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With this project, Pat Binder won the competition to create a contemporary memorial sign at the former home of Karl and Käthe Kollwitz in 1997, commissioned by the Cultural Office of the Prenzlauer Berg Distric in Berlin. For years, a sculpture attributed to Käthe Kollwitz commemorated the house, which was destroyed by a bomb in 1943. When a new building was to be constructed on the site, the sculpture Mother and two Children was transferred to the grounds of the district office after its restoration.
The Foto/Graphik Galerie Käthe Kollwitz consisted of an illuminated billboard normally intended for advertising, placed in front of the house Kollwitzstraße 56A (corner Knaackstraße). Between October 1997 and December 2005, Pat Binder showed there for 3 months at a time a work by fellow artists produced as a large-format UV screen print (118 cm x 175 cm). According to a contemporary approach, the artwoks owe respect to the humanistic spirit of creation of Käthe Kollwitz. With this project, an active commemorative sign (Denkzeichen), as well as a new possibility for art presentation in the urban space was created. The public-relations work and the openings of each presentation were as much a part of the project as the production of a silkscreen edition for the exhibitors. After the end of the lightbox-gallery (known as "the smallest gallery in Berlin"), this print collection is a lasting testimony in remembrance of Karl and Käthe Kollwitz.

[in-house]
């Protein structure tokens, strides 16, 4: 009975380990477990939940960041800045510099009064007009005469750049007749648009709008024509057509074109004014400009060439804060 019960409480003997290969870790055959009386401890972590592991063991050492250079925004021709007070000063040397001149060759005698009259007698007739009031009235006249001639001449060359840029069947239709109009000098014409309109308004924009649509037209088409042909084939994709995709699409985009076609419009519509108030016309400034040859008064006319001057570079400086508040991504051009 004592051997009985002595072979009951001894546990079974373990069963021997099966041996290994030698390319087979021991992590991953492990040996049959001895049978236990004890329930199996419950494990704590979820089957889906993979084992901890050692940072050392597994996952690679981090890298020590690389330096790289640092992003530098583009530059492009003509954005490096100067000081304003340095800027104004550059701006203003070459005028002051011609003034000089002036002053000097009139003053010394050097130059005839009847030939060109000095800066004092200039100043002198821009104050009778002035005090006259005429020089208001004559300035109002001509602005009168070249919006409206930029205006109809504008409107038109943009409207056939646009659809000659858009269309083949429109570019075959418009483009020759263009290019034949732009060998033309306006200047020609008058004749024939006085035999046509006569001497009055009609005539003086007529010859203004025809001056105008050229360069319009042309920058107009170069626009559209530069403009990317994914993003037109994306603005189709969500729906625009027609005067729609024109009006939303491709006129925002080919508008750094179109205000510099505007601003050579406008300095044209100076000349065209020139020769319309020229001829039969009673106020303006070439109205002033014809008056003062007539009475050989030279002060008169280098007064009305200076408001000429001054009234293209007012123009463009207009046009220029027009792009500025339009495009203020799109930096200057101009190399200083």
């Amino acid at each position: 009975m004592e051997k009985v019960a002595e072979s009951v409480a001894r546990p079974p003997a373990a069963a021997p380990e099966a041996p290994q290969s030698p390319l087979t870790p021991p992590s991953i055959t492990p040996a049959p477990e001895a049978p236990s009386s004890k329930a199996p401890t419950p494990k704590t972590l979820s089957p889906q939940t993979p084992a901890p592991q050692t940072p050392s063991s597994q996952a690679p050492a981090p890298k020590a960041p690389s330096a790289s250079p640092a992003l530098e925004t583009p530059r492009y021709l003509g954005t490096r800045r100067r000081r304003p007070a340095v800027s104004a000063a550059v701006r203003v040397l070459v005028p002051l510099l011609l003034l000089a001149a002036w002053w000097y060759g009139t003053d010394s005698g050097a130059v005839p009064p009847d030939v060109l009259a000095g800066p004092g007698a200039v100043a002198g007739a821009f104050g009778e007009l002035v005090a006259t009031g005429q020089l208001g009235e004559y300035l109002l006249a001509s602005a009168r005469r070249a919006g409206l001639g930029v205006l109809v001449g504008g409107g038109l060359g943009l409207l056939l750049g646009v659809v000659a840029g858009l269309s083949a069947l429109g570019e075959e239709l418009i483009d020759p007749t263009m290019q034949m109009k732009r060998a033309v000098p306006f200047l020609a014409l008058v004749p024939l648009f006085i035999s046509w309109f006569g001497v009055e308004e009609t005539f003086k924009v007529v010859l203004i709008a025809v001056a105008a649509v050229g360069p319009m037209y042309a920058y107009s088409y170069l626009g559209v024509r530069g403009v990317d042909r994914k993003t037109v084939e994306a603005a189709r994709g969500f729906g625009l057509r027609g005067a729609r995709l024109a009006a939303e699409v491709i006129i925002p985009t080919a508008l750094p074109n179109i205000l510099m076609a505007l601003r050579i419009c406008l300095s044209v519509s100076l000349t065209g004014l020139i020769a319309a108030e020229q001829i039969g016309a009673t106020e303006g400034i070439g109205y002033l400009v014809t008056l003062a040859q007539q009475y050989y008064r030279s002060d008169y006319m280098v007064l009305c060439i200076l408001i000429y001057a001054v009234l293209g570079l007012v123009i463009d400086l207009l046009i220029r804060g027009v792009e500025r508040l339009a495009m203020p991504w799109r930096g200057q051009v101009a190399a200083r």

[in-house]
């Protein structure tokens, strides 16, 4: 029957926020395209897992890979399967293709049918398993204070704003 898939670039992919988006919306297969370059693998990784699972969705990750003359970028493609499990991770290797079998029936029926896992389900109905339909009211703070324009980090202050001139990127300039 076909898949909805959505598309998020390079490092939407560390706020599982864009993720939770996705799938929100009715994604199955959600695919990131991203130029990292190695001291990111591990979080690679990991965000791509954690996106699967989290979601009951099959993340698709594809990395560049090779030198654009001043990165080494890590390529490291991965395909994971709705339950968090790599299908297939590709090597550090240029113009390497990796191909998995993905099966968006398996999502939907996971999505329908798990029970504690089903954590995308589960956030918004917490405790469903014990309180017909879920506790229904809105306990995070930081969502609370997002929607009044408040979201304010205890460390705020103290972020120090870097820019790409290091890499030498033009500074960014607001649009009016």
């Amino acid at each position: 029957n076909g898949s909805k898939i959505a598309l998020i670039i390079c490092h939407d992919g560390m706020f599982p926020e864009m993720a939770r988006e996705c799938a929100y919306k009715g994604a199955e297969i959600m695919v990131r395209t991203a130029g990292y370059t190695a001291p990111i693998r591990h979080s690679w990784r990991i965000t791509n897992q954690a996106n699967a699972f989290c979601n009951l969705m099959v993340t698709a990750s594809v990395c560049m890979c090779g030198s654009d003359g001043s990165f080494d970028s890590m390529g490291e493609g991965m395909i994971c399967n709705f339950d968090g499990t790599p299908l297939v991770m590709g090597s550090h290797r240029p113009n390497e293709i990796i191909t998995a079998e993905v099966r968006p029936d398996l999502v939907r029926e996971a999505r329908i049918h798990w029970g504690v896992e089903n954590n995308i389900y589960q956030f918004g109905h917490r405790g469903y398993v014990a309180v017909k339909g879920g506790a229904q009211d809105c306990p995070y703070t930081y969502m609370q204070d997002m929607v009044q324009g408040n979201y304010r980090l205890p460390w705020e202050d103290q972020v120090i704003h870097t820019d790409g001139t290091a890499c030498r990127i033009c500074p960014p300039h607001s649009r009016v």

Thomas Flierl, then Senator for Science, Research and Culture, described Pat Binder's project as "undoubtedly one of the particularly successful examples of public remembrance culture, which not only does not refuse discussion, but explicitly encourages it and at the same time withstands it. In the meantime, it can also be considered internationally as a reference project of discursive culture of remembrance."